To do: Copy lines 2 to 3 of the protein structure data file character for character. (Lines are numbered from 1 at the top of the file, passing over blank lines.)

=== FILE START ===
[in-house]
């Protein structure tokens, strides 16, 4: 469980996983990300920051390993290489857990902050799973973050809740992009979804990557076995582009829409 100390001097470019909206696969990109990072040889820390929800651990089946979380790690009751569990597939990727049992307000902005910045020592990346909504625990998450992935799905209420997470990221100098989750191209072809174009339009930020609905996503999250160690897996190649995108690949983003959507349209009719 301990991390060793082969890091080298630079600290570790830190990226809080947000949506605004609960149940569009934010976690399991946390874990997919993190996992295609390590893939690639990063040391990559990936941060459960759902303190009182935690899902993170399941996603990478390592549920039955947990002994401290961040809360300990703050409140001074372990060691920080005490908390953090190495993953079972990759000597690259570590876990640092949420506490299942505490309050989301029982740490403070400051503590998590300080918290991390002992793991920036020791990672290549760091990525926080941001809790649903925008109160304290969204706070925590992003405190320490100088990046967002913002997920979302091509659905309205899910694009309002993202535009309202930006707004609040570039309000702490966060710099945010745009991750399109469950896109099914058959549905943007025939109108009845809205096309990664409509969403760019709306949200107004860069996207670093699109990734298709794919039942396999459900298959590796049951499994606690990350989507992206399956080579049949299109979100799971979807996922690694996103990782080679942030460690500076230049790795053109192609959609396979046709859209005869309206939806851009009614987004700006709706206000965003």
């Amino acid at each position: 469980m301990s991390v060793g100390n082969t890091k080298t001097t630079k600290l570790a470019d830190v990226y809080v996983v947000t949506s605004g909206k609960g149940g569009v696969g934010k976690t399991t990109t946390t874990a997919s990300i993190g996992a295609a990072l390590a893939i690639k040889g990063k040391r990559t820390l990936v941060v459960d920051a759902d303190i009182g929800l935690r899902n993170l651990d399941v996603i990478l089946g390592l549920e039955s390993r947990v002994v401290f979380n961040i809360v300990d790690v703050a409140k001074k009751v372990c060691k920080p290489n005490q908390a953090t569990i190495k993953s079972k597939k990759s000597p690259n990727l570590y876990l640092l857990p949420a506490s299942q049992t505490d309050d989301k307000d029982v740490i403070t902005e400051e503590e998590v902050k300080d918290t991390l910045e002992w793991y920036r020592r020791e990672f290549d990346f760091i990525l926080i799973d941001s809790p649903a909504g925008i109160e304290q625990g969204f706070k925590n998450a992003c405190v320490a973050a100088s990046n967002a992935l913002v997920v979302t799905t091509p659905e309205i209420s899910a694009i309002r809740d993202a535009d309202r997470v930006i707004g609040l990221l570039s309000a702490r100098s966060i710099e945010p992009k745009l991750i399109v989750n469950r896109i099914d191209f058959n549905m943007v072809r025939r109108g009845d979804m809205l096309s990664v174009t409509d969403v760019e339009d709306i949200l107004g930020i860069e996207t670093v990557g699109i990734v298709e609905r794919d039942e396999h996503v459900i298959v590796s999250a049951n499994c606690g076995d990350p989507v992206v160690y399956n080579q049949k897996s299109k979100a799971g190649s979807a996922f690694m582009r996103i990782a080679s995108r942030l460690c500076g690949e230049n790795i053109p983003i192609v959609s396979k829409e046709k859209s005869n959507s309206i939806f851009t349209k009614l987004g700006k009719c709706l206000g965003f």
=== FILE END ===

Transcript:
């Protein structure tokens, strides 16, 4: 469980996983990300920051390993290489857990902050799973973050809740992009979804990557076995582009829409 100390001097470019909206696969990109990072040889820390929800651990089946979380790690009751569990597939990727049992307000902005910045020592990346909504625990998450992935799905209420997470990221100098989750191209072809174009339009930020609905996503999250160690897996190649995108690949983003959507349209009719 301990991390060793082969890091080298630079600290570790830190990226809080947000949506605004609960149940569009934010976690399991946390874990997919993190996992295609390590893939690639990063040391990559990936941060459960759902303190009182935690899902993170399941996603990478390592549920039955947990002994401290961040809360300990703050409140001074372990060691920080005490908390953090190495993953079972990759000597690259570590876990640092949420506490299942505490309050989301029982740490403070400051503590998590300080918290991390002992793991920036020791990672290549760091990525926080941001809790649903925008109160304290969204706070925590992003405190320490100088990046967002913002997920979302091509659905309205899910694009309002993202535009309202930006707004609040570039309000702490966060710099945010745009991750399109469950896109099914058959549905943007025939109108009845809205096309990664409509969403760019709306949200107004860069996207670093699109990734298709794919039942396999459900298959590796049951499994606690990350989507992206399956080579049949299109979100799971979807996922690694996103990782080679942030460690500076230049790795053109192609959609396979046709859209005869309206939806851009009614987004700006709706206000965003």
């Amino acid at each position: 469980m301990s991390v060793g100390n082969t890091k080298t001097t630079k600290l570790a470019d830190v990226y809080v996983v947000t949506s605004g909206k609960g149940g569009v696969g934010k976690t399991t990109t946390t874990a997919s990300i993190g996992a295609a990072l390590a893939i690639k040889g990063k040391r990559t820390l990936v941060v459960d920051a759902d303190i009182g929800l935690r899902n993170l651990d399941v996603i990478l089946g390592l549920e039955s390993r947990v002994v401290f979380n961040i809360v300990d790690v703050a409140k001074k009751v372990c060691k920080p290489n005490q908390a953090t569990i190495k993953s079972k597939k990759s000597p690259n990727l570590y876990l640092l857990p949420a506490s299942q049992t505490d309050d989301k307000d029982v740490i403070t902005e400051e503590e998590v902050k300080d918290t991390l910045e002992w793991y920036r020592r020791e990672f290549d990346f760091i990525l926080i799973d941001s809790p649903a909504g925008i109160e304290q625990g969204f706070k925590n998450a992003c405190v320490a973050a100088s990046n967002a992935l913002v997920v979302t799905t091509p659905e309205i209420s899910a694009i309002r809740d993202a535009d309202r997470v930006i707004g609040l990221l570039s309000a702490r100098s966060i710099e945010p992009k745009l991750i399109v989750n469950r896109i099914d191209f058959n549905m943007v072809r025939r109108g009845d979804m809205l096309s990664v174009t409509d969403v760019e339009d709306i949200l107004g930020i860069e996207t670093v990557g699109i990734v298709e609905r794919d039942e396999h996503v459900i298959v590796s999250a049951n499994c606690g076995d990350p989507v992206v160690y399956n080579q049949k897996s299109k979100a799971g190649s979807a996922f690694m582009r996103i990782a080679s995108r942030l460690c500076g690949e230049n790795i053109p983003i192609v959609s396979k829409e046709k859209s005869n959507s309206i939806f851009t349209k009614l987004g700006k009719c709706l206000g965003f």